Presentation on theme: "Nationalism: settler societies “Black Consciousness refers to the black man and to his situation... [he] is subjected to two forces in this country. He."— Presentation transcript:
Nationalism: settler societies “Black Consciousness refers to the black man and to his situation... [he] is subjected to two forces in this country. He is first oppressed by an external world...and we regard this as most important, the black man in himself has developed a certain state of alienation, he rejects himself, precisely because he attaches the meaning white to all that is good,.. He equates good with white. [Steve Biko, I write what I like, 1978, p. 100]
South Africa Post WW II South Africa prospering: - Afrikaners (those of Dutch and German ancestry, settled in South Africa since late 17 th century) felt British (settlers date to early 19 th century) still dominated and controlled economy. - growing number of poor ‘white’ Afrikaners highlighted grievances.
South Africa In election of 1948, National Party came to power: - sought economic power for Afrikaners - strict segregation of the races – race meant not only blacks and whites, but Afrikaners and British, Coloureds Asians [see ‘National Party’s Colour Policy, 1948, “Additional Readings”]
South Africa While the rest of Africa moved towards independence, “Apartheid” created a new form of colonialism (similar to Rhodesia).
South Africa Three defining pieces of legislation: - Race Classification Act--Every citizen suspected of not being European was classified according to race. - Mixed Marriages Act--prohibited marriage between people of different races. - Group Areas Act--forced people of certain races into living in designated areas
South Africa First affected were those labeled Coloureds (mixed race descendants of Europeans and African slaves): - A process of forced removals under the Group Areas Act began - 1955 destruction of Sophiatown (area of mixed Africans, Asians and Coloureds) became major political watershed.
Sophiatown Sophiatown, declared a ‘black spot’ under the Group Areas Act; removals to Meadowlands began 1955.
South Africa - Sophiatown became symbol - critical to early politicization and to drawing in support of Church
South Africa From the Apartheid government’s perspective, destruction of Sophiatown and construction in its place of white suburb called “Triomf’” set the pattern for policy of forced removals. Throughout 1950s and 1960s, millions of Africans were forcibly removed from homes in ‘white areas’ to ‘homelands’ or reservations.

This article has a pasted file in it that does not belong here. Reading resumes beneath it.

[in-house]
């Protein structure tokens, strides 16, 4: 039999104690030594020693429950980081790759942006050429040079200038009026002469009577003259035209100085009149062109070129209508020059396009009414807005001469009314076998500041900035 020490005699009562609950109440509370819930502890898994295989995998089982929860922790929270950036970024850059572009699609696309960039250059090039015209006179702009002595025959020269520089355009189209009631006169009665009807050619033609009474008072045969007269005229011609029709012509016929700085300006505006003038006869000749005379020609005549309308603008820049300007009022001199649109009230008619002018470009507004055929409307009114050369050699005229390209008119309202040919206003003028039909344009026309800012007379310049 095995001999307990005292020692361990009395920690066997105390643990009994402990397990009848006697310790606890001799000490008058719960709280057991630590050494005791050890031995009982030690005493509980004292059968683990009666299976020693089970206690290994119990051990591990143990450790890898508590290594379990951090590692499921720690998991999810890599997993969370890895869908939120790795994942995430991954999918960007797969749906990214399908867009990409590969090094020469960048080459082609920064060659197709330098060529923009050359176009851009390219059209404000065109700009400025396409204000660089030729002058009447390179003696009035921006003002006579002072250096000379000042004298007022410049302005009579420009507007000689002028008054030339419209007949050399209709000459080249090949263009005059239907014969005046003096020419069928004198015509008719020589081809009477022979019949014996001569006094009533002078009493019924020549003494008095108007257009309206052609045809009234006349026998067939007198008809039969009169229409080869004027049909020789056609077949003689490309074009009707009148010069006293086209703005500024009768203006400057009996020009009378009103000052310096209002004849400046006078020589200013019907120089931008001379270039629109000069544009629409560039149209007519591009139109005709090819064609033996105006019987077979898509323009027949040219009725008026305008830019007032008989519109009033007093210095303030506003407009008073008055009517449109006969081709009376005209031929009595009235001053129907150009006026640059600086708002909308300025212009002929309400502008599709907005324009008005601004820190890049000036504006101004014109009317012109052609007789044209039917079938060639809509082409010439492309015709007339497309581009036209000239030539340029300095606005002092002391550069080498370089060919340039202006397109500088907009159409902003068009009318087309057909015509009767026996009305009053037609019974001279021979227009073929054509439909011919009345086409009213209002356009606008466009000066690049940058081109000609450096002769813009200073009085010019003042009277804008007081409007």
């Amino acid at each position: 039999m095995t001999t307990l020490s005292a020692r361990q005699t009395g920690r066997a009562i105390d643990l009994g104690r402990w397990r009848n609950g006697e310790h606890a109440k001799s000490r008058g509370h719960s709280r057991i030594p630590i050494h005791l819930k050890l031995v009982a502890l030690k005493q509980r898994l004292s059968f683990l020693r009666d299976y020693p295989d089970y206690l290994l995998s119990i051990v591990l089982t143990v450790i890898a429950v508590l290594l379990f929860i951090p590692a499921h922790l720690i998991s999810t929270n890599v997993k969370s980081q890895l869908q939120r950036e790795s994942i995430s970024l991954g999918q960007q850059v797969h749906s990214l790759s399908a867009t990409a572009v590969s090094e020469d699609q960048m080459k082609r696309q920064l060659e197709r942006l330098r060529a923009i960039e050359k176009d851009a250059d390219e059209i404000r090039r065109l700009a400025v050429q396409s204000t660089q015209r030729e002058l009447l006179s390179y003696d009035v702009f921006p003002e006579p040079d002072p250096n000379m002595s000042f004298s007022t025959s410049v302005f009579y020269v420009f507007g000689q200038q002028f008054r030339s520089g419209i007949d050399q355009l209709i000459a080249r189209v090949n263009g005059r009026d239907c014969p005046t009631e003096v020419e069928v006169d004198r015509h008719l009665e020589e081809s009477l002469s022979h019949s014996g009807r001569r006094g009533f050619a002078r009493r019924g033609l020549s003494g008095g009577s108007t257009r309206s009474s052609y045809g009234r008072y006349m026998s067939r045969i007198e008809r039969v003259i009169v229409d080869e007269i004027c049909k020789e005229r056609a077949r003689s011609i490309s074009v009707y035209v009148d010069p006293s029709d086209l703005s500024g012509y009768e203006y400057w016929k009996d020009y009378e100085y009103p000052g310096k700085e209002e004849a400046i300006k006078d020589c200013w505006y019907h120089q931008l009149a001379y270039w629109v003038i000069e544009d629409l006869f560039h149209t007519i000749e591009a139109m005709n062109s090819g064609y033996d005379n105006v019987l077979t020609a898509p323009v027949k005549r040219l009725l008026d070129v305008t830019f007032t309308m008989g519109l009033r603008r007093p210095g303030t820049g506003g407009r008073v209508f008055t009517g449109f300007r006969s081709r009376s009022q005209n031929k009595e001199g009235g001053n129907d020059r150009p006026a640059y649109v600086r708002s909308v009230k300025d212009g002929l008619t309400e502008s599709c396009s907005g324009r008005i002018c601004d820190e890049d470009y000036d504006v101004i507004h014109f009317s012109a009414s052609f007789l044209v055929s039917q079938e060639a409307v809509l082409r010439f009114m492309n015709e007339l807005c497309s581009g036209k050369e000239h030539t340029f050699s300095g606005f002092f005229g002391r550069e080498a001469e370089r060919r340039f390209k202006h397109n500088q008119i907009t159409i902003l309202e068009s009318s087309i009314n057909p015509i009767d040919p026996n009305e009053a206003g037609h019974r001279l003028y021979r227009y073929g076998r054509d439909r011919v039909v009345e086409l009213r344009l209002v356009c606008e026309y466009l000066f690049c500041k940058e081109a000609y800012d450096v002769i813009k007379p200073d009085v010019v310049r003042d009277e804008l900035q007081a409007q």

South Africa A tribal reserve for black inhabitants of South Africa, and Southwest Africa (now Namibia) under the racial segregation policies of apartheid. - ten “bantustans” established in South Africa - ten in South-West Africa (then under South African administration. - reserves concentrated members of designated ethnic groups geographically, making each of those territories ethnically homogeneous.
South Africa H. F. Verword, Minister of Native Affairs, later Prime Minister, and Secretary for Native Affairs, architects of the policy. - transformed African reserves into “self- governing states,” “bantustans”, homelands. -1951 ruled out possibility of full independence for these states - in 1959 that policy would change The homeland policy was designed to maintain and strengthen white supremacy.
South Africa Like colonialism elsewhere, key element was education: - ‘Bantu’ (legal reference to African blacks) education to replace earlier mission schools: - “there is no place for the Bantu above a certain level of labour” (minister for native affairs) - education to be ‘adjusted’ accordingly - many churches, as well as Africans saw this as ‘education for servitude’
South Africa Like earlier colonialism in other settler colonies, control of African movement was important: - Pass laws were extended; - 1955 protest against extending passes to women were led by the ANC
South Africa “New Colonialism” strongly supported in neighbouring Rhodesia and Portuguese colonies (Angola and Mozambique) - also supported by many Western nations - South Africa portrayed itself as bulwark against the spread of communist ideas in Africa (following rhetoric of Ian Smith in Rhodesia)
South Africa Communist Party in South Africa active since the 1920s in labour issues - became increasingly supportive of ANC, especially when latter declared illegal - European and American interests were being kept ‘safe’ by South African policies
South Africa 1955 second attempt made to create truly national movement (earlier ‘Defiance Campaign (1952) largely unsuccessful: - at the ‘Weekend Congress’ document declaring desire for ‘freedom’ was passed, - referred to as the “Freedom Charter” (see ‘additional readings’) - called communist and socialist by Government - leaders of congress arrested
South Africa - 156 people charged with ‘treason’ against the state; led to “Treason Trials” - after 5 years all acquitted in humiliation for government - process gave impetus to ANC, brought leaders from all around the country together
South Africa ANC always claimed to be multi-ethnic, multi-racial: -1958, split occurred with some arguing that only Black Africans could win freedom for Black Africans - in part inspired by Nkrumah and Pan- Africanism, - in part by anti-communist members of the Pan African Congress (PAC)
South Africa PAC especially active in encouraging protests like the Bus Boycott which affected work, production -Durban ‘Beer Hall Protest’ organized locally by women - became a riot that spread nationwide - PAC built on it – leading up to Sharpeville!